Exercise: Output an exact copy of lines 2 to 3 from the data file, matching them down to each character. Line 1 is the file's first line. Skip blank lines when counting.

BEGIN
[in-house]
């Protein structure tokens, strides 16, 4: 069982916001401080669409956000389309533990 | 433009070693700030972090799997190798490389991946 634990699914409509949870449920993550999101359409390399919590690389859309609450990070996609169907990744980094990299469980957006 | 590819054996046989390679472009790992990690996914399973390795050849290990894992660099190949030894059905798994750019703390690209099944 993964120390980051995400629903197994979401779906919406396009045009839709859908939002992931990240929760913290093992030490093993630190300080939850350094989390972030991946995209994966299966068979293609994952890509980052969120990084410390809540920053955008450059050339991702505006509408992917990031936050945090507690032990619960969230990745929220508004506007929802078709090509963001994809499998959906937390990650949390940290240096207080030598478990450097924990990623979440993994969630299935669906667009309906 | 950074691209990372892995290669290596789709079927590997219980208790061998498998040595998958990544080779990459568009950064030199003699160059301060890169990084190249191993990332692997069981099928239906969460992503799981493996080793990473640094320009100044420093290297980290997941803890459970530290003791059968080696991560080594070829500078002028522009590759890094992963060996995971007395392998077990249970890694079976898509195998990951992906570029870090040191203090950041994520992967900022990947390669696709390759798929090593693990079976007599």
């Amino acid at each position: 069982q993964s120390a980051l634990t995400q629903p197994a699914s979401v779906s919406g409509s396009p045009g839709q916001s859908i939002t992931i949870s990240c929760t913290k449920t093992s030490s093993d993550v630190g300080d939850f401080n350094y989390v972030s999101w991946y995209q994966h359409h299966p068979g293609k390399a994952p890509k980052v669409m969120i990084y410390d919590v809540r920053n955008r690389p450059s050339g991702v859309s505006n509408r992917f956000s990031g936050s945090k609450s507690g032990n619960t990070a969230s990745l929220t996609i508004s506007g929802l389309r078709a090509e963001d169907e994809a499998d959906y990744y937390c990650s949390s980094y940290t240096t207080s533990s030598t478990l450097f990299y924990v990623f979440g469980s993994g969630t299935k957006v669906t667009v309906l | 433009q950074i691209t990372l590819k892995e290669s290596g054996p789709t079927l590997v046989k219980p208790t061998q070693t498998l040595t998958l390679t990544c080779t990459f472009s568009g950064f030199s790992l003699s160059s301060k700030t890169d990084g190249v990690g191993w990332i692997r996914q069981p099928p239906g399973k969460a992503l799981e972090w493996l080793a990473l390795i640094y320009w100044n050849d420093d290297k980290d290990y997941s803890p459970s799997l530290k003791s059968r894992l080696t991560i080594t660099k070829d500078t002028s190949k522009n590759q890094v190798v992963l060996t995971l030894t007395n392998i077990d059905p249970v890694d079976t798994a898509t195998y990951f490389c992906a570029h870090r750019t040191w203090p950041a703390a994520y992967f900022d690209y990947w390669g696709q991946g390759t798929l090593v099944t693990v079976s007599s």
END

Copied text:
């Protein structure tokens, strides 16, 4: 069982916001401080669409956000389309533990 | 433009070693700030972090799997190798490389991946 634990699914409509949870449920993550999101359409390399919590690389859309609450990070996609169907990744980094990299469980957006 | 590819054996046989390679472009790992990690996914399973390795050849290990894992660099190949030894059905798994750019703390690209099944 993964120390980051995400629903197994979401779906919406396009045009839709859908939002992931990240929760913290093992030490093993630190300080939850350094989390972030991946995209994966299966068979293609994952890509980052969120990084410390809540920053955008450059050339991702505006509408992917990031936050945090507690032990619960969230990745929220508004506007929802078709090509963001994809499998959906937390990650949390940290240096207080030598478990450097924990990623979440993994969630299935669906667009309906 | 950074691209990372892995290669290596789709079927590997219980208790061998498998040595998958990544080779990459568009950064030199003699160059301060890169990084190249191993990332692997069981099928239906969460992503799981493996080793990473640094320009100044420093290297980290997941803890459970530290003791059968080696991560080594070829500078002028522009590759890094992963060996995971007395392998077990249970890694079976898509195998990951992906570029870090040191203090950041994520992967900022990947390669696709390759798929090593693990079976007599």
């Amino acid at each position: 069982q993964s120390a980051l634990t995400q629903p197994a699914s979401v779906s919406g409509s396009p045009g839709q916001s859908i939002t992931i949870s990240c929760t913290k449920t093992s030490s093993d993550v630190g300080d939850f401080n350094y989390v972030s999101w991946y995209q994966h359409h299966p068979g293609k390399a994952p890509k980052v669409m969120i990084y410390d919590v809540r920053n955008r690389p450059s050339g991702v859309s505006n509408r992917f956000s990031g936050s945090k609450s507690g032990n619960t990070a969230s990745l929220t996609i508004s506007g929802l389309r078709a090509e963001d169907e994809a499998d959906y990744y937390c990650s949390s980094y940290t240096t207080s533990s030598t478990l450097f990299y924990v990623f979440g469980s993994g969630t299935k957006v669906t667009v309906l | 433009q950074i691209t990372l590819k892995e290669s290596g054996p789709t079927l590997v046989k219980p208790t061998q070693t498998l040595t998958l390679t990544c080779t990459f472009s568009g950064f030199s790992l003699s160059s301060k700030t890169d990084g190249v990690g191993w990332i692997r996914q069981p099928p239906g399973k969460a992503l799981e972090w493996l080793a990473l390795i640094y320009w100044n050849d420093d290297k980290d290990y997941s803890p459970s799997l530290k003791s059968r894992l080696t991560i080594t660099k070829d500078t002028s190949k522009n590759q890094v190798v992963l060996t995971l030894t007395n392998i077990d059905p249970v890694d079976t798994a898509t195998y990951f490389c992906a570029h870090r750019t040191w203090p950041a703390a994520y992967f900022d690209y990947w390669g696709q991946g390759t798929l090593v099944t693990v079976s007599s």